My Kind of Country

Country music from a fan's point of view since 2008

Album Review: Joe Nichols – ‘Never Gets Old’

Joe Nichols, once one of the standard bearers for real country music, seemed to have lost his way of recent years – or to have been forced from it by record label politics. On losing his major deal, he signed to the big independent label Broken Bow, who proceeded to release a number of frankly bad tracks as singles which were largely ignored by radio. Those have been forgotten without trace, and find no place on Joe’s debut album for the label, heralded with talk of a return to more traditional sounds, which naturally caused me to have considerable expectations of the record.

The true lead single, the title track, is a delightful return to form for Joe. A gently midpaced love song, it may not make waves at radio, but will satisfy real country fans. The rather charming ‘I’d Sing About You’ is another attractive love song with some nice fiddle. I very much liked ‘This Side Of The River’, with the protagonist declaring he is very happy with his current life and in no rush to make it to the next world. Celtic pipes add a spiritual flavor. ‘Breathless’ is also quite nice though not as memorable. ‘So You’re Saying’ is a relaxed chat-up number with a nice tune.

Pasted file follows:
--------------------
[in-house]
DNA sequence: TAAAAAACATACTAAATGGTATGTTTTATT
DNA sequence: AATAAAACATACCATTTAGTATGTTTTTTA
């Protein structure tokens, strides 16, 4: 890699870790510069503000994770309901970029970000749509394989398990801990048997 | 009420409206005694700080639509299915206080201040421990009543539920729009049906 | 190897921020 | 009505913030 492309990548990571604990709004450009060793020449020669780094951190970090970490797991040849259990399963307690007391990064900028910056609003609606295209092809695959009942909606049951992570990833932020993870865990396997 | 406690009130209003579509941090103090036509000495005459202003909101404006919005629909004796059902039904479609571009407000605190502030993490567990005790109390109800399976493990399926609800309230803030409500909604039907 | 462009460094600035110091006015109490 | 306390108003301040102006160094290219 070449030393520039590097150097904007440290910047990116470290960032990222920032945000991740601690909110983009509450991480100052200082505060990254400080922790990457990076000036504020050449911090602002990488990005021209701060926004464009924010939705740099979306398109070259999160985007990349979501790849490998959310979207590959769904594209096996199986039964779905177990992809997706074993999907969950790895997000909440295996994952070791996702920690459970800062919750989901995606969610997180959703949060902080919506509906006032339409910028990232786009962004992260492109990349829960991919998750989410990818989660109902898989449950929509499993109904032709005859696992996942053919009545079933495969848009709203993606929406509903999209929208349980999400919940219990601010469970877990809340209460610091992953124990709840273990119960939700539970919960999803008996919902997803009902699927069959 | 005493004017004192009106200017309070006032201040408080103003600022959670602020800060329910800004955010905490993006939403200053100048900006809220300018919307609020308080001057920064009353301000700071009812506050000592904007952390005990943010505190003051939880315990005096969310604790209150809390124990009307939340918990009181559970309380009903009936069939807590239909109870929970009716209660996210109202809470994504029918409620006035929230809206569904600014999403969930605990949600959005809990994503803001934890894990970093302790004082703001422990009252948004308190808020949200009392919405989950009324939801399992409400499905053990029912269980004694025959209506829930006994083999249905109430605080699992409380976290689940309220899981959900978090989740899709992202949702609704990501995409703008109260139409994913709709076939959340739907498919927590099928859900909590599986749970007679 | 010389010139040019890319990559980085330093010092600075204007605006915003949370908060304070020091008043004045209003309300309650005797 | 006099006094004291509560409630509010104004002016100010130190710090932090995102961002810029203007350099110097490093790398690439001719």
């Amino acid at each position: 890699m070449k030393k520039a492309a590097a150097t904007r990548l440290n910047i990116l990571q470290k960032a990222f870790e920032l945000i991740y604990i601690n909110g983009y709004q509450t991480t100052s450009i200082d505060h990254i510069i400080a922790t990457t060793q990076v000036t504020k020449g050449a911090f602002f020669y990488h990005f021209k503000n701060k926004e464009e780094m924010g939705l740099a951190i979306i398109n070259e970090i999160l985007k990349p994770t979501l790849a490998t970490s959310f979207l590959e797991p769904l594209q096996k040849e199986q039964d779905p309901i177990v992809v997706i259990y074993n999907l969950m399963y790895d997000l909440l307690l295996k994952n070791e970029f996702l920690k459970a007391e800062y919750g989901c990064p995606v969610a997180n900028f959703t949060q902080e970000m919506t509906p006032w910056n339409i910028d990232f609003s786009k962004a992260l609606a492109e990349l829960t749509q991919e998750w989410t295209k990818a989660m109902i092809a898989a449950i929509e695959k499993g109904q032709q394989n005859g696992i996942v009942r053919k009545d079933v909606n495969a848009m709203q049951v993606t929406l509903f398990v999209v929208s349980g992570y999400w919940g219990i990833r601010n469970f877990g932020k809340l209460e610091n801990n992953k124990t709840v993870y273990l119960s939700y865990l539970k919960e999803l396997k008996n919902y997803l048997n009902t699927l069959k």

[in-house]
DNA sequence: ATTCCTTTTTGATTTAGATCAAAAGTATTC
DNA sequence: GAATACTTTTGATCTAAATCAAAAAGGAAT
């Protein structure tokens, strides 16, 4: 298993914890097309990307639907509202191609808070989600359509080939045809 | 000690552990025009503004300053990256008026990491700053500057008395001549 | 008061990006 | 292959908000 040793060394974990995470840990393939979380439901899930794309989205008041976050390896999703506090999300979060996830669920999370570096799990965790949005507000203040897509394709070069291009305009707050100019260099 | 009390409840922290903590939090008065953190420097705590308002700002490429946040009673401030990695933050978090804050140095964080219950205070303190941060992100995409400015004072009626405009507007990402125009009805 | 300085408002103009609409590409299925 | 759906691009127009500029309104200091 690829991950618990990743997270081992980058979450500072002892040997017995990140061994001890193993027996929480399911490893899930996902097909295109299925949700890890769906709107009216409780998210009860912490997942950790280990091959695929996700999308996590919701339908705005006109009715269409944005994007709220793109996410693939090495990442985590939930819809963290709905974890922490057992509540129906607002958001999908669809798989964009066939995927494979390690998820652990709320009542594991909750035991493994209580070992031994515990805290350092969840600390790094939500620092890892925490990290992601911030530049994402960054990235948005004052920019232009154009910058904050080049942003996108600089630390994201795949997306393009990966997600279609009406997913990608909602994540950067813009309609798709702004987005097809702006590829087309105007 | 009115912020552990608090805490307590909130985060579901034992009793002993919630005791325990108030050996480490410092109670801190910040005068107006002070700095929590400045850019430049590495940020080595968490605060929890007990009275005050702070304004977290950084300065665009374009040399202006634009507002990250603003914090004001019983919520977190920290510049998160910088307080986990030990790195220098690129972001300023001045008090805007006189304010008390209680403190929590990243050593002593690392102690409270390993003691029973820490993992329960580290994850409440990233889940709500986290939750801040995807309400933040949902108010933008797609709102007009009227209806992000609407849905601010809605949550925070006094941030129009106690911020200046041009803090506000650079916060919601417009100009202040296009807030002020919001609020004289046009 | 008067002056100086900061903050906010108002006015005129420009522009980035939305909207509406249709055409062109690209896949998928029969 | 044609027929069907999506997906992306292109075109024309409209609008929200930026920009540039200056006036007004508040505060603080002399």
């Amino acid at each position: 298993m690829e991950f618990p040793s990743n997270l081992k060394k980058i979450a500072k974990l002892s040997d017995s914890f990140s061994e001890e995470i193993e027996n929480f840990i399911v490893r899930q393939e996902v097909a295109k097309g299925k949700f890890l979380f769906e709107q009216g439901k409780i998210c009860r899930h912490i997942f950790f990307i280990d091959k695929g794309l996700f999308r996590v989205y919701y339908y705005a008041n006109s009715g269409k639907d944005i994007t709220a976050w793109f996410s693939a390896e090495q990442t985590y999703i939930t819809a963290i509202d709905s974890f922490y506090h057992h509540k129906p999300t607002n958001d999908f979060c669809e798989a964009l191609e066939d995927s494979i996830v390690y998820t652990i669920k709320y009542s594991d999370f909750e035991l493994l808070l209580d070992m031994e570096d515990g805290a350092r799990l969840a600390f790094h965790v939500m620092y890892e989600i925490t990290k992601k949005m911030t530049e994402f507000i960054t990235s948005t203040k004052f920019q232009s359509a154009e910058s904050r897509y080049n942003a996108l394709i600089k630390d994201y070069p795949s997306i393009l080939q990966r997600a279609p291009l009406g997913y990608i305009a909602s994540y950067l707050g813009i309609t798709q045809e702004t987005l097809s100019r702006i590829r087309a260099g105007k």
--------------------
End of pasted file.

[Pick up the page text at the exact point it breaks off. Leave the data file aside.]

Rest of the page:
‘Girl In The Song’ is another pleasant love song, although the production is unsympathetic. This is also a problem with the sexy ‘Hostage’, which Joe doesn’t really sell. Much worse is the awful bro-country ‘Tall Boys’, no doubt left over from the sessions which produced the jettisoned singles.

The best track is ‘Billy Graham’s Bible’, an excellent love song repeated from Joe’s last album Crickets. Perhaps this revival is a sign to its being selected as a single. Another highlight, ‘We All Carry Something’, is a moving semi-story and partly religious song written by Westin Davis and Justin Weaver about the pain and scars of hard lives.

A likeable cover of the Dierks Bentley album cut ‘Diamonds Make Babies’ (a Chris Stapleton co-write) works really well for Joe, showcasing his playful side. Another cover, also with comic intent, is one of the most bizarre things I’ve ever heard. ‘Baby Got Back’ was originally a controversial rap song in the early 90s. Joe somehow manages to make it sound like a (very) country song in terms of melody, vocal and instrumentation (although the lyrics are still somewhat offensive in a bro-country way). Southern comedian Darren Knight guests with some spoken interjections taking a different angle. I am left speechless by this track, but do give it points for at least sounding country.

So this album is still something of a mixed bag, but on the whole it is a step back in the right direction for Joe.

Grade: B+

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